Moving from GHG phase 1 to phase 2

Moving from GHG phase 1 to phase 2

Last month, I addressed the emission standards related to Greenhouse Gas 2017 (GH17). As a reminder, the U.S. Department of Transportation (DOT) and the Environmental Protection Agency (EPA) with support from the trucking industry, the State of California and leaders from the environmental community, developed a protocol that was initiated in 2014 to improve energy and national security, benefit consumers and businesses, reduce harmful air pollution, and lower costs for transporting goods while spurring job growth and innovation in the clean energy technology sector.

This month, I will focus on the fuel efficiency expectations side of this initiative. The program set fuel efficiency for three categories of medium- and heavy-duty trucks, which began in model year 2014. Certain combination tractors will be required to achieve up to approximately 20% reduction in fuel consumption and greenhouse gas (GHG) emissions by model year 2018, saving up to 4 gal. of fuel for every 100 miles traveled. For heavy-duty pickup trucks and vans, separate standards are required for gasoline-powered and diesel trucks. These vehicles will be required to achieve up to about 15% reduction in fuel consumption and greenhouse gas emissions by model year 2018.

Under the finalized standards, a typical gasoline or diesel powered heavy-duty pickup truck or van could save 1 gal. of fuel for every 100 miles traveled. Vocational vehicles—including delivery trucks, buses and garbage trucks—will be required to reduce fuel consumption by approximately 10% by model year 2018. These trucks could save an average of one gallon of fuel for every 100 miles traveled, the agencies claimed.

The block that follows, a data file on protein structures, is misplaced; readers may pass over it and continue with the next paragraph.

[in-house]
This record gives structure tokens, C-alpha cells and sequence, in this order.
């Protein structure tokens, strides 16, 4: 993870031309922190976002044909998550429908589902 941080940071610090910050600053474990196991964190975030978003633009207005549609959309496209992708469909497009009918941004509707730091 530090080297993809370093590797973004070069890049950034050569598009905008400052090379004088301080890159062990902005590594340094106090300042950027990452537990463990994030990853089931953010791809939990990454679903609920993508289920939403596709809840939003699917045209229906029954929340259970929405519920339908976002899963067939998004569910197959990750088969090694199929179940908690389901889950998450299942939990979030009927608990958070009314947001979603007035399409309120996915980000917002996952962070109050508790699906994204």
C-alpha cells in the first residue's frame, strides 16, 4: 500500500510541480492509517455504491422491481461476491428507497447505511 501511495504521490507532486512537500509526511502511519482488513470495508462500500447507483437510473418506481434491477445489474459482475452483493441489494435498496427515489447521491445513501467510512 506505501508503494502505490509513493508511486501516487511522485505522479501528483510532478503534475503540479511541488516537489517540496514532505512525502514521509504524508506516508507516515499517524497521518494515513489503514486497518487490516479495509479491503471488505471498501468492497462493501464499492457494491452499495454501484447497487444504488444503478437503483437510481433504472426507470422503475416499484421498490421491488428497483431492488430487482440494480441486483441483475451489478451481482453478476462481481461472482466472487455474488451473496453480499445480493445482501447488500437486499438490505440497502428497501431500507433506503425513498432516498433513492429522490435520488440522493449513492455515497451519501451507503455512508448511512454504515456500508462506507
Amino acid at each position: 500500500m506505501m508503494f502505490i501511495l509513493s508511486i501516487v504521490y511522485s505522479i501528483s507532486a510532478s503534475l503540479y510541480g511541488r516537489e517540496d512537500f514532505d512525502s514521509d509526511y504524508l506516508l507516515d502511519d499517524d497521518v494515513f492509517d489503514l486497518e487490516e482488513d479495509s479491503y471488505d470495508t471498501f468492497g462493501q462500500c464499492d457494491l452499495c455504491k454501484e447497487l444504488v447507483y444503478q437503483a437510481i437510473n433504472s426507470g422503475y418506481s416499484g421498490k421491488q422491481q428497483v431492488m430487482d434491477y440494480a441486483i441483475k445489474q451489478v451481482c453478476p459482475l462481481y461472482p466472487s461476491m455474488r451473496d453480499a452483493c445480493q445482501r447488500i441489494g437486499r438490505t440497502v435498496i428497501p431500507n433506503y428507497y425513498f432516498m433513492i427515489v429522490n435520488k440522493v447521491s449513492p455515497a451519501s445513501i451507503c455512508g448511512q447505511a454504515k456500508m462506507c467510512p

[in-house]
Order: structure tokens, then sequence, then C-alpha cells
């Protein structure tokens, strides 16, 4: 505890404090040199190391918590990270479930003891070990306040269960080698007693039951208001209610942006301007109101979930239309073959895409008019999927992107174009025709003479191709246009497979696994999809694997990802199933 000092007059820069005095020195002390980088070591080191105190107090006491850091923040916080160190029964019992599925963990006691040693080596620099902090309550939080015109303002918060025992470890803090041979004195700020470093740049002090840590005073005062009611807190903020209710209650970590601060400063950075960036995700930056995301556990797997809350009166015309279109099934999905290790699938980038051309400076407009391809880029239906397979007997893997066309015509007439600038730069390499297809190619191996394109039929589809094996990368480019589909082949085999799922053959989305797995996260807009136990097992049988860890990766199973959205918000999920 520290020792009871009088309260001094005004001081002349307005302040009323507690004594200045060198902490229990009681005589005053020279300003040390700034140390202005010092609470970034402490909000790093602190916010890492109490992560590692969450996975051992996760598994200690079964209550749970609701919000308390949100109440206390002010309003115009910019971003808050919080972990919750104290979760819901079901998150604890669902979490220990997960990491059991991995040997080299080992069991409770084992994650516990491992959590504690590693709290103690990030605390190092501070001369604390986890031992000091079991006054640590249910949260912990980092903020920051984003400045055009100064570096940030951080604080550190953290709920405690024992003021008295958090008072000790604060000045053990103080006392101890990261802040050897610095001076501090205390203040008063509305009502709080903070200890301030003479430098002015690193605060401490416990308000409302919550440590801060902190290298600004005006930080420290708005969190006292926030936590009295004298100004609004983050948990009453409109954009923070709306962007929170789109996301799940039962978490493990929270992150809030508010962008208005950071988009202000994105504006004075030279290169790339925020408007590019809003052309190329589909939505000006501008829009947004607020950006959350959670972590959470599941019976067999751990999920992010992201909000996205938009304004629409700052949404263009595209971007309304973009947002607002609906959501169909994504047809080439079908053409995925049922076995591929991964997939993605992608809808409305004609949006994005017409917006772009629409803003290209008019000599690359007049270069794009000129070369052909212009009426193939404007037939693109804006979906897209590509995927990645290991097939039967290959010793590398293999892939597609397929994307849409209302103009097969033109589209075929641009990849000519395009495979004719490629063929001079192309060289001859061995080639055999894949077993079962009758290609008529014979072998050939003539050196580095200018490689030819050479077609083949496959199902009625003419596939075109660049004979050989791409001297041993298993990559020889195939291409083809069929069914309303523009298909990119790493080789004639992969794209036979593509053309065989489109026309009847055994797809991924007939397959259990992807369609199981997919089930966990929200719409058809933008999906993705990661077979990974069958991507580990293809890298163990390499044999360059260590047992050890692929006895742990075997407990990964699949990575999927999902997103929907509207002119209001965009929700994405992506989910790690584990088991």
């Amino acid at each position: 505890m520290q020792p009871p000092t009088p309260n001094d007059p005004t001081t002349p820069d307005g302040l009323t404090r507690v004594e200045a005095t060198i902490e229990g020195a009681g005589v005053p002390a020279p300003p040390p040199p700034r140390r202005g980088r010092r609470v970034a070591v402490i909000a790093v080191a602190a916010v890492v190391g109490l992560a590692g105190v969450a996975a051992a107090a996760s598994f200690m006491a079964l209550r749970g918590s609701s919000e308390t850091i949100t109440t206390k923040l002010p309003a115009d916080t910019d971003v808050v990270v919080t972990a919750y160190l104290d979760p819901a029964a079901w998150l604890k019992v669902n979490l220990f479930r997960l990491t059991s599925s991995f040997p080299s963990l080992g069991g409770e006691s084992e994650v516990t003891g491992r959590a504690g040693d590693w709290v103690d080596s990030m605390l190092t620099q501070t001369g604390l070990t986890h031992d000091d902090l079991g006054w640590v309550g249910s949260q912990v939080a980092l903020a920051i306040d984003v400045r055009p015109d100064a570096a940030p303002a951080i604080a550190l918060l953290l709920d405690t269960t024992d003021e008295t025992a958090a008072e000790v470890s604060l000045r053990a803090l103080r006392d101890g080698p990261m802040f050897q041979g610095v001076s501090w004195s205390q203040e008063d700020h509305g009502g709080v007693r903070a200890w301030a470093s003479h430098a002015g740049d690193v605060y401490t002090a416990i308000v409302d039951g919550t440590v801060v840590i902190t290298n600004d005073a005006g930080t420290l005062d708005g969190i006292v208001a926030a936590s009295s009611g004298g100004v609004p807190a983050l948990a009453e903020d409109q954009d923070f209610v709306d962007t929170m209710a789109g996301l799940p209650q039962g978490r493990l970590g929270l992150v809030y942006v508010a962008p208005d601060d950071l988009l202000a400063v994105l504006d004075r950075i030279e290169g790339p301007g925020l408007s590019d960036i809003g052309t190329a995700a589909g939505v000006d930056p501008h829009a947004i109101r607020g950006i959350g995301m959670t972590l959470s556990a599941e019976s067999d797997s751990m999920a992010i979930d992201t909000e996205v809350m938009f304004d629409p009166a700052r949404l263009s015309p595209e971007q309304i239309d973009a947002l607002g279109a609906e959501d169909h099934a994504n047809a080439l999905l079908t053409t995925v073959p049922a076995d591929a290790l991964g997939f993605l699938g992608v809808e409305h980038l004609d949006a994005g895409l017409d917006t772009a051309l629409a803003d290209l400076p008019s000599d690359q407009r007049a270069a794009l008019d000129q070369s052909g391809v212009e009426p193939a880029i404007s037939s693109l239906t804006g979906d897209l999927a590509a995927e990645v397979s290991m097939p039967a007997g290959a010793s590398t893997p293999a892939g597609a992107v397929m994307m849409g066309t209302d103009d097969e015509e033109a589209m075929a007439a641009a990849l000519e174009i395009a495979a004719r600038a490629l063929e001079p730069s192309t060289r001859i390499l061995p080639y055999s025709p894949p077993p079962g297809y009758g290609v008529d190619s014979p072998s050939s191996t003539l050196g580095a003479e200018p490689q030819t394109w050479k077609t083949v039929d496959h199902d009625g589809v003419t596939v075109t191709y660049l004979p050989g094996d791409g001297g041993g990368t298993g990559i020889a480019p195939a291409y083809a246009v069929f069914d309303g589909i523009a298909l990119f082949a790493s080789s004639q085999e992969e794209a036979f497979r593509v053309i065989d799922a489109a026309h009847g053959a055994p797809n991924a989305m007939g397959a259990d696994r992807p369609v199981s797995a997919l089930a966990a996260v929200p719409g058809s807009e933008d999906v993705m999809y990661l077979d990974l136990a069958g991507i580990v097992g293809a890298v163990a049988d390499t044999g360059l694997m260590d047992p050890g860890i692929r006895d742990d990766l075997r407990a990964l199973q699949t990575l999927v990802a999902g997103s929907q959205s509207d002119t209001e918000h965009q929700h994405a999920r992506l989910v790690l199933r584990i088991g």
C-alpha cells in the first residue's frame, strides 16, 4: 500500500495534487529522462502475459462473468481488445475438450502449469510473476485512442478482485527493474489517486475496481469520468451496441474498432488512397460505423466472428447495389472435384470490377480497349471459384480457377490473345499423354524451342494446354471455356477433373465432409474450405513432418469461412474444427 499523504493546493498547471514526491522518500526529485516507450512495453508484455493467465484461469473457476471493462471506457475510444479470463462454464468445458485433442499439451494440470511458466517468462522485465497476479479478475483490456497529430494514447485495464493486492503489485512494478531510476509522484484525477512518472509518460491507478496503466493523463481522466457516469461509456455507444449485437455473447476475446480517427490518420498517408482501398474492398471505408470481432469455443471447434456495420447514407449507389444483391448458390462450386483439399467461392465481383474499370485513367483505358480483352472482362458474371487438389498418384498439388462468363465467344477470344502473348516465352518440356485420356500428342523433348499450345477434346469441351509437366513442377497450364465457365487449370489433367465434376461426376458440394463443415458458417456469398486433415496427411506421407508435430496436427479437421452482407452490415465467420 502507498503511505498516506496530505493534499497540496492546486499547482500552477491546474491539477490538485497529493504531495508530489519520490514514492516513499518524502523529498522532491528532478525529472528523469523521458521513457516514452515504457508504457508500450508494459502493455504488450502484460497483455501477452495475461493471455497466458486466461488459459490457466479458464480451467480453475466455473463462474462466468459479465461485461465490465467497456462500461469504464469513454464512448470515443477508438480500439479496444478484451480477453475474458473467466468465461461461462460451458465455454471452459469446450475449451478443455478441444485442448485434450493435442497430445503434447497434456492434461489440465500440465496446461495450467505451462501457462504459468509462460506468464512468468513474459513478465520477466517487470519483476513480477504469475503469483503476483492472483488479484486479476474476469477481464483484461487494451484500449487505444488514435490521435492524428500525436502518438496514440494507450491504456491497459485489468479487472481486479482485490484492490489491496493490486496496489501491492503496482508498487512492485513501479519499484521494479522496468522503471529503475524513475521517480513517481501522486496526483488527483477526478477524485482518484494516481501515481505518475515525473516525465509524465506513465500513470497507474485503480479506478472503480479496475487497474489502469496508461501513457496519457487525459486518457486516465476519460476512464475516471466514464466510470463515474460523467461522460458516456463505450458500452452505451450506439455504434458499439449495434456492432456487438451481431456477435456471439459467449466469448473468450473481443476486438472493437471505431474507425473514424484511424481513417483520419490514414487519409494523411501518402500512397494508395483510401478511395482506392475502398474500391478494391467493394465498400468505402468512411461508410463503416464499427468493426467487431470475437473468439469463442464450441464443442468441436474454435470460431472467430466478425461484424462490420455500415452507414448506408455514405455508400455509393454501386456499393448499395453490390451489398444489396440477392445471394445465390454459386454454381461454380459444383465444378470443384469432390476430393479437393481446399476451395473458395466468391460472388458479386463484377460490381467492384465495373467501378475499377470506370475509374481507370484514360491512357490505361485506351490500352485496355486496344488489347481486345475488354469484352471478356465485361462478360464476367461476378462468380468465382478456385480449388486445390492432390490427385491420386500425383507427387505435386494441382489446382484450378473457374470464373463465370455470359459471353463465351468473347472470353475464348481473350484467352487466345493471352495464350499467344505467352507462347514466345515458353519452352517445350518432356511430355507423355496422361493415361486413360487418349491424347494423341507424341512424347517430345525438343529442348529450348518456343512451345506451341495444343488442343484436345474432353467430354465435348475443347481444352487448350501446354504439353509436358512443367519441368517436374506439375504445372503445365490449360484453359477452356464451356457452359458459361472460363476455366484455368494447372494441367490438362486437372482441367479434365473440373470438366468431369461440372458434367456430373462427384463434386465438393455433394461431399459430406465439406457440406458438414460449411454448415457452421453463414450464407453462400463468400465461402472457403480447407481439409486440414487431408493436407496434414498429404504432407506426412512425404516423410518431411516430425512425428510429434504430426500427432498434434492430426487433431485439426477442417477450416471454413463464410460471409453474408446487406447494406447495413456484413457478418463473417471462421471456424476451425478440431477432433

The next big challenge for the USA’s commercial vehicle sector is the implementation of Phase 2 Greenhouse Gas and Fuel Efficiency standards and the technologies and certification to achieve compliance, which are under consideration.

Speaking recently at the seventh Integer Emissions Summit & DEF Forum USA 2014, Matt Spears, center director, Heavy-Duty Diesel Standards at the Environmental Protection Agency provided a detailed update on Phase 2 as the development of the regulation gathers pace. He emphasized the problem of transportation in the United States with medium and heavy-duty vehicles responsible for 20% of Greenhouse Gas emissions and the number of heavy-duty vehicles on the road expected to increase by 70% by 2040.

Spears declared Phase 1 to have been a success and reported that reduced fuel consumption has saved 530 million barrels of oil, 270 metric million tons lower GHG emissions and $50 billion in fuel savings. This is proof that, for the last couple of years, truck makers and suppliers have been successful in finding ways to increase fuel efficiency, lower fuel consumption.

Since engine technology is at its maximum efficiency now, increased vehicle aerodynamic styling and fairings will be required. Despite the increased cost of vehicles with new technology to comply with the government mandates, we continue to hear that the benefits will be there for fleets.

We will continue to follow the progress of these initiatives and report back.

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